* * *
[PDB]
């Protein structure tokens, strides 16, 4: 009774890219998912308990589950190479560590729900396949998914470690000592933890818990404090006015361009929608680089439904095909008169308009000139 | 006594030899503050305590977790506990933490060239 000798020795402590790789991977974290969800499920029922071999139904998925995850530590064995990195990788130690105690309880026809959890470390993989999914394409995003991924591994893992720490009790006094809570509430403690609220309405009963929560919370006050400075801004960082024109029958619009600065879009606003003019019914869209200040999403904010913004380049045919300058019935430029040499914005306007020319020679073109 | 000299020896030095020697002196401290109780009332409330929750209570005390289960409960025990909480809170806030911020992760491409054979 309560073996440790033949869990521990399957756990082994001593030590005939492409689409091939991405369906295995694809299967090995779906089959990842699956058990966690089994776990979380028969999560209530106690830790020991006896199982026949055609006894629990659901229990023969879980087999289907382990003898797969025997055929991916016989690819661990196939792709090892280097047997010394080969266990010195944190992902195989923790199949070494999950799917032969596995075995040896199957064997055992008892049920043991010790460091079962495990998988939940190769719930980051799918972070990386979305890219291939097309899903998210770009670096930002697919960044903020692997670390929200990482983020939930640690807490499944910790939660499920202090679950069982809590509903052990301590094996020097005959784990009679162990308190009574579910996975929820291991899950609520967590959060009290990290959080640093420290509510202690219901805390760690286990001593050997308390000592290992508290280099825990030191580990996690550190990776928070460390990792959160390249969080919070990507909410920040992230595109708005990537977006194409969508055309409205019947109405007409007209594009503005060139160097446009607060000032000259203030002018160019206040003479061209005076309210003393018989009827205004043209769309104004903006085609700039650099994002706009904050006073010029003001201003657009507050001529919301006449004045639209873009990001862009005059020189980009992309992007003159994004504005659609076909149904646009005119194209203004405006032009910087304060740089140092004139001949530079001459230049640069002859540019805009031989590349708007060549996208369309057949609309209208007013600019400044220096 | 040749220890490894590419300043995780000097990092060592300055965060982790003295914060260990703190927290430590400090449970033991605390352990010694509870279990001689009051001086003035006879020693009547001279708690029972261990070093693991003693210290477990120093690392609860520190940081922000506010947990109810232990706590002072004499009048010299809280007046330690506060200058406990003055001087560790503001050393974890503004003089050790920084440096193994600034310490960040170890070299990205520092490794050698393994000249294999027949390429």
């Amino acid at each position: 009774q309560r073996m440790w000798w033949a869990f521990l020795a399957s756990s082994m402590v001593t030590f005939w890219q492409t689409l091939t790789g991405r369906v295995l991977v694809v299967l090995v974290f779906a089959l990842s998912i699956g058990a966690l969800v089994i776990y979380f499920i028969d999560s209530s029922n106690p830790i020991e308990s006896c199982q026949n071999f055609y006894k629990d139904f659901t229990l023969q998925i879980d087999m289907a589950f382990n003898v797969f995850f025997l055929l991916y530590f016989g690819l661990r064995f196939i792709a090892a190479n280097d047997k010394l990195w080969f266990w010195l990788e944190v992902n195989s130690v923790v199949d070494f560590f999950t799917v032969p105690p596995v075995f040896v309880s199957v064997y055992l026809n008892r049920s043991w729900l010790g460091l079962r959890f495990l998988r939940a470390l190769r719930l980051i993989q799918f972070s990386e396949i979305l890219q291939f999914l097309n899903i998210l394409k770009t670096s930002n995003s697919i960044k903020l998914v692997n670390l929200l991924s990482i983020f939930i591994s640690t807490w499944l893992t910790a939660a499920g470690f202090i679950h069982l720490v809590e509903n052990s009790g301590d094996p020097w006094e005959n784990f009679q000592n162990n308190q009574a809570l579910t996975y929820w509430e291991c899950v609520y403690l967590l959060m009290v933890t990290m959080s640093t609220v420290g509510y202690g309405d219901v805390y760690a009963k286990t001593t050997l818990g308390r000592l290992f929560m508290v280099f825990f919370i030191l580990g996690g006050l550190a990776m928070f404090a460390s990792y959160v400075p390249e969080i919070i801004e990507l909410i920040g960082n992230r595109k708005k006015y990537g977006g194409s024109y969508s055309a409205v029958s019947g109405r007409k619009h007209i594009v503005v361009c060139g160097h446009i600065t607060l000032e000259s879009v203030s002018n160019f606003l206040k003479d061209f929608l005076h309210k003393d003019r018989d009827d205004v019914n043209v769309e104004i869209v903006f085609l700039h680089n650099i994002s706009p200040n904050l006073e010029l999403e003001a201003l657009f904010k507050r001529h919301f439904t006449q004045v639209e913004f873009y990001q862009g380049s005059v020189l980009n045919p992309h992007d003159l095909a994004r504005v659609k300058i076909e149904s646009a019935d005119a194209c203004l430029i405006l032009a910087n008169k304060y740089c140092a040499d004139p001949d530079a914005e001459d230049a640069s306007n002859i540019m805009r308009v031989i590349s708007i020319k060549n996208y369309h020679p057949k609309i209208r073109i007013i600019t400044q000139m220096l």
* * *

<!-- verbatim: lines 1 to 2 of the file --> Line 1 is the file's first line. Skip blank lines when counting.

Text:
[PDB]
């Protein structure tokens, strides 16, 4: 009774890219998912308990589950190479560590729900396949998914470690000592933890818990404090006015361009929608680089439904095909008169308009000139 | 006594030899503050305590977790506990933490060239 000798020795402590790789991977974290969800499920029922071999139904998925995850530590064995990195990788130690105690309880026809959890470390993989999914394409995003991924591994893992720490009790006094809570509430403690609220309405009963929560919370006050400075801004960082024109029958619009600065879009606003003019019914869209200040999403904010913004380049045919300058019935430029040499914005306007020319020679073109 | 000299020896030095020697002196401290109780009332409330929750209570005390289960409960025990909480809170806030911020992760491409054979 309560073996440790033949869990521990399957756990082994001593030590005939492409689409091939991405369906295995694809299967090995779906089959990842699956058990966690089994776990979380028969999560209530106690830790020991006896199982026949055609006894629990659901229990023969879980087999289907382990003898797969025997055929991916016989690819661990196939792709090892280097047997010394080969266990010195944190992902195989923790199949070494999950799917032969596995075995040896199957064997055992008892049920043991010790460091079962495990998988939940190769719930980051799918972070990386979305890219291939097309899903998210770009670096930002697919960044903020692997670390929200990482983020939930640690807490499944910790939660499920202090679950069982809590509903052990301590094996020097005959784990009679162990308190009574579910996975929820291991899950609520967590959060009290990290959080640093420290509510202690219901805390760690286990001593050997308390000592290992508290280099825990030191580990996690550190990776928070460390990792959160390249969080919070990507909410920040992230595109708005990537977006194409969508055309409205019947109405007409007209594009503005060139160097446009607060000032000259203030002018160019206040003479061209005076309210003393018989009827205004043209769309104004903006085609700039650099994002706009904050006073010029003001201003657009507050001529919301006449004045639209873009990001862009005059020189980009992309992007003159994004504005659609076909149904646009005119194209203004405006032009910087304060740089140092004139001949530079001459230049640069002859540019805009031989590349708007060549996208369309057949609309209208007013600019400044220096 | 040749220890490894590419300043995780000097990092060592300055965060982790003295914060260990703190927290430590400090449970033991605390352990010694509870279990001689009051001086003035006879020693009547001279708690029972261990070093693991003693210290477990120093690392609860520190940081922000506010947990109810232990706590002072004499009048010299809280007046330690506060200058406990003055001087560790503001050393974890503004003089050790920084440096193994600034310490960040170890070299990205520092490794050698393994000249294999027949390429």